Words: Giulia Lombardo
As Christmas is getting closer and closer, we can’t help but get carried away by the excitement our cities are filled with; the wait is even more exciting when looking and the incredible decorations London has put throughout the whole city and – when we walk down the streets – we can’t help but let ourselves be swept along this current of excitement and cheer.
For us, waiting is impossible to do, and as a Christmas lovers, we are glad we can put a movie on and feel like it’s the 25th already.
Thankfully, for people like us, 2021 didn’t shy away from releasing new Christmas movies, and good ones too!
On December 3, Boxing Day – the newest movie by Aml Ameen – was released in the UK theatres and we are not ashamed to say we were the first in line. Festive rom-com you said? LDN is all in for it.
Boxing Day follows Melvin (played by Ameen himself), an LA based author, returning home to London to promote his new book alongside his American fiancée Lisa (Aja Naomi King) and to celebrate Christmas with his eccentric British-Caribbean family.
Alongside that, the classic rom-com drama is hiding around the corner, as the couple’s secrets and Melvin’s ex-girlfriend Georgia (played by Little Mix Leigh-Anne Pinnock) might just make this boxing day more dramatic (or interesting for us watching).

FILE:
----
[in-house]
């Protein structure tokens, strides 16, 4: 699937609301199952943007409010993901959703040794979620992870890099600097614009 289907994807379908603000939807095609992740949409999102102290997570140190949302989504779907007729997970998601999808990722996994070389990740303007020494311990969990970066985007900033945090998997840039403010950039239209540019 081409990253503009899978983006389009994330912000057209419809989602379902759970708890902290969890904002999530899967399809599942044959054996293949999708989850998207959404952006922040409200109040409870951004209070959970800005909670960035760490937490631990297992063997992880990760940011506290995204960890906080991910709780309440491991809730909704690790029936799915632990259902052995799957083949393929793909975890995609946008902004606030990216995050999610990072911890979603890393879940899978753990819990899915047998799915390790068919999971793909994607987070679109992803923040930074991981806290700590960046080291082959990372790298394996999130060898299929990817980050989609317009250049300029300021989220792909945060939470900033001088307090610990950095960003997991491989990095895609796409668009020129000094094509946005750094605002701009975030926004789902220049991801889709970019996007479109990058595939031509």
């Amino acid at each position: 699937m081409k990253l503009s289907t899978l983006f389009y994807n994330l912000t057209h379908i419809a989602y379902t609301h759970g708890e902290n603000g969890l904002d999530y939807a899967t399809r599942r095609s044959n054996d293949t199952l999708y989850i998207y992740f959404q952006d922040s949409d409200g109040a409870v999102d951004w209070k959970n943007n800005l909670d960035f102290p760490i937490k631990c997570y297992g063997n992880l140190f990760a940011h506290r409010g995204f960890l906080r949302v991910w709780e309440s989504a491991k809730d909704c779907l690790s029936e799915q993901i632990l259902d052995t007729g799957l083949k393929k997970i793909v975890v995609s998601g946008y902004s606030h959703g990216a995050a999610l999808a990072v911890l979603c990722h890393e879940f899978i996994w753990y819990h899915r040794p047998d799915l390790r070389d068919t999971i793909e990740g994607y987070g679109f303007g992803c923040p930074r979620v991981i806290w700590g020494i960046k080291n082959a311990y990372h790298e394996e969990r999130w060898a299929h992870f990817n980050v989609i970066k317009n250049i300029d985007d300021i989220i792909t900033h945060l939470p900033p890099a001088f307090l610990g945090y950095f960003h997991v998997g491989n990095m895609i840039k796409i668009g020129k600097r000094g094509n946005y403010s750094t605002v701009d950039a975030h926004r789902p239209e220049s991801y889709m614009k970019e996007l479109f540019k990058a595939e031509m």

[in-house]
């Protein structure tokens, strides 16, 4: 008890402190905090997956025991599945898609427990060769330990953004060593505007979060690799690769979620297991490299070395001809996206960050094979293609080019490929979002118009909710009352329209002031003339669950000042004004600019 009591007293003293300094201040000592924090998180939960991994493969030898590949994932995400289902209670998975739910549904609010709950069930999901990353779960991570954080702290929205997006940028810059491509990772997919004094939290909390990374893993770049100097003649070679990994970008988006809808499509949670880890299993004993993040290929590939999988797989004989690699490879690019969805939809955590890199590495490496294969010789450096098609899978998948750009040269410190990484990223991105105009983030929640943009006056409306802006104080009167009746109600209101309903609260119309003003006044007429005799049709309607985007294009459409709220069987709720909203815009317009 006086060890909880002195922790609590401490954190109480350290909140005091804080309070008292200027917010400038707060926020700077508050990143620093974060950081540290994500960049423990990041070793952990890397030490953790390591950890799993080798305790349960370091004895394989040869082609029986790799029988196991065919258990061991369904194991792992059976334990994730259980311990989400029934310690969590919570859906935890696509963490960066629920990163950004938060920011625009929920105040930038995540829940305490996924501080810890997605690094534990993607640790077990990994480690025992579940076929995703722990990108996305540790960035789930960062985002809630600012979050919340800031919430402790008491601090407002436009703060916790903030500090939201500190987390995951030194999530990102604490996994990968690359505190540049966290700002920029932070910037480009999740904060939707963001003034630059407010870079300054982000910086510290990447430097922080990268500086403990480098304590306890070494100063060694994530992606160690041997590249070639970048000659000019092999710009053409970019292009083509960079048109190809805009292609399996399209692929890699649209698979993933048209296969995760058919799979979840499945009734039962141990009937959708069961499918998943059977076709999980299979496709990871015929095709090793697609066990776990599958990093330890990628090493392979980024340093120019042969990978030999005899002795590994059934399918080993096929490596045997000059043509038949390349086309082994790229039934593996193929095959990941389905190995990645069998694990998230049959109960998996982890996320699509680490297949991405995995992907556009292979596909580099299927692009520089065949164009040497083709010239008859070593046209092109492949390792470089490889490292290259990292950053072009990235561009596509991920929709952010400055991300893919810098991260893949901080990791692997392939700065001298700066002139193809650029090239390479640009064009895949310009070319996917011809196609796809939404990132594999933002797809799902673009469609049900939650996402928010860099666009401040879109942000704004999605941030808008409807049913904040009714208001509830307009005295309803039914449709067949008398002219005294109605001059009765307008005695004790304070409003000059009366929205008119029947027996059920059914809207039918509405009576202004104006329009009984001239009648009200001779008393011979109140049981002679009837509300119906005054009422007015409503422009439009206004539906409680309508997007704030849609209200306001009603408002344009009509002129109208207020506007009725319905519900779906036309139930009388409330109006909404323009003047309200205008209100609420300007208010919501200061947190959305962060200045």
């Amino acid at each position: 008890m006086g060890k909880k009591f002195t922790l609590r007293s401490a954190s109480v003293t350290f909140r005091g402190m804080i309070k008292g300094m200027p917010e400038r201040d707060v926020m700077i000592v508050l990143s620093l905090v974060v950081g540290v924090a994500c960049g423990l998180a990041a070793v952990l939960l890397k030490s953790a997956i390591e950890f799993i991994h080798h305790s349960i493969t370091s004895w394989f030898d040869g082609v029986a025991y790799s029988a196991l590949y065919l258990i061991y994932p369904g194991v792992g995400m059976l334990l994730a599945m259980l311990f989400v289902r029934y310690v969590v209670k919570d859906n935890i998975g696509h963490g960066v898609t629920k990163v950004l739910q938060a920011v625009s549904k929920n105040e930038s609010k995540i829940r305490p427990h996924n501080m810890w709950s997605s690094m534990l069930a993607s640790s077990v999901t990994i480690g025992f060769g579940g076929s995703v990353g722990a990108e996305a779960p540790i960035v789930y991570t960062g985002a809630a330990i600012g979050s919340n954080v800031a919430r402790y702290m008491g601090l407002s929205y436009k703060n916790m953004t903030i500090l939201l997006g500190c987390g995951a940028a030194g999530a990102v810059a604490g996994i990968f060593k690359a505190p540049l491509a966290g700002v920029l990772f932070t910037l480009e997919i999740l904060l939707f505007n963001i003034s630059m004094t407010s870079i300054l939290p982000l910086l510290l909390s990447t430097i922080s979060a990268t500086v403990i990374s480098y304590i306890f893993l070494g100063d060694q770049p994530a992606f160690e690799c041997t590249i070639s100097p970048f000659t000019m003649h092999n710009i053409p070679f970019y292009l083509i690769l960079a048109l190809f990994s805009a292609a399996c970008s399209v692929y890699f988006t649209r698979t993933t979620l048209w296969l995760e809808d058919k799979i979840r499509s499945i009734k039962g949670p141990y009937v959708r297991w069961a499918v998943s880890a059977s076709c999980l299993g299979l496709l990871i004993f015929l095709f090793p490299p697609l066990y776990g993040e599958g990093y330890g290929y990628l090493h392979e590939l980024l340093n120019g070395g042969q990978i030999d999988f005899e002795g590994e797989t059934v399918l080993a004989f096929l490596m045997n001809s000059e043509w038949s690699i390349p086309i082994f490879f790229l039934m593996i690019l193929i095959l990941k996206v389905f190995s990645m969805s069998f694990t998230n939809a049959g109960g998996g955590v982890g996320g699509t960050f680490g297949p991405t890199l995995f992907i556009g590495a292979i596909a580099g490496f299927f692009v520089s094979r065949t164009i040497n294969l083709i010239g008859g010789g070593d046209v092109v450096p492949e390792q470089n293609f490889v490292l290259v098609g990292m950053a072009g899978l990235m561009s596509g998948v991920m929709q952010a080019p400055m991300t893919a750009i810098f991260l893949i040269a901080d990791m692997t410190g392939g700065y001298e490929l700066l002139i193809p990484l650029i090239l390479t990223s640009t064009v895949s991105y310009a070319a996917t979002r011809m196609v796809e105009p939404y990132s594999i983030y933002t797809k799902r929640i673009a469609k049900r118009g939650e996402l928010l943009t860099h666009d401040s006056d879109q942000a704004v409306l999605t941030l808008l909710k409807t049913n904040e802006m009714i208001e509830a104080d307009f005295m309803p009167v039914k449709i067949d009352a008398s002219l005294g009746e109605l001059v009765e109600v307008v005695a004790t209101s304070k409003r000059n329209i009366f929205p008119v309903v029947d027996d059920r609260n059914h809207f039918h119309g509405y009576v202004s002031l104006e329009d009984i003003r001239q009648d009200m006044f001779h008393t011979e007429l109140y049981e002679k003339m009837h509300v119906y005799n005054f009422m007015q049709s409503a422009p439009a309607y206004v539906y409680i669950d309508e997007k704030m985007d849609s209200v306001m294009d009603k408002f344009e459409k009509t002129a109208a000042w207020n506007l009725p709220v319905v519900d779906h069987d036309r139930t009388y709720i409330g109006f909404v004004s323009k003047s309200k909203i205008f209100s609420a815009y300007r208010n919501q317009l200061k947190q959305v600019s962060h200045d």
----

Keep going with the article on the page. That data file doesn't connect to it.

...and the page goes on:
The movie is – as we mentioned earlier – warm and intimate in a certain way, that you really feel like part of a family’s Christmas day; it organically weaves in London as the melting-pot that it is, balancing together the narrative of Caribbean culture versus the African one, represented by Georgia’s dad, a proud Nigerian man.
The storyline is not over-charged with intense plot-twists or problematics that would make it hard to follow or to relate to; Ameen focused on keeping the story as linear as possible, with a love triangle being the only struggle the protagonist has to face, together with introducing your fiancée to your intense family for the first time, and aside from his family dynamics. This is what makes the movie warm and intimate, as it a family’s story, with everything that comes with it.
Aside from the obviously predominantly Black cast, the cultural-mix is perfectly and strongly supported by the soundtrack, as the focus is clearly portraying Black British and Caribbean culture with an ensemble of reggae classics to stir nostalgia of our own family celebrations, including two possibly new singles from Leigh-Anne herself.
As a directorial debut, Ameen has certainly succeeded in portraying a celebration of Black and Caribbean culture in a fresh and entertaining way, making us all feel part of the story. It’s hard to find a place in the list of remarkable Christmas classics, as Love Actually surely has imposed high standards, but Boxing Day has certainly held its own, giving us a breath of fresh air and keeping us company during this exciting wait for Christmas.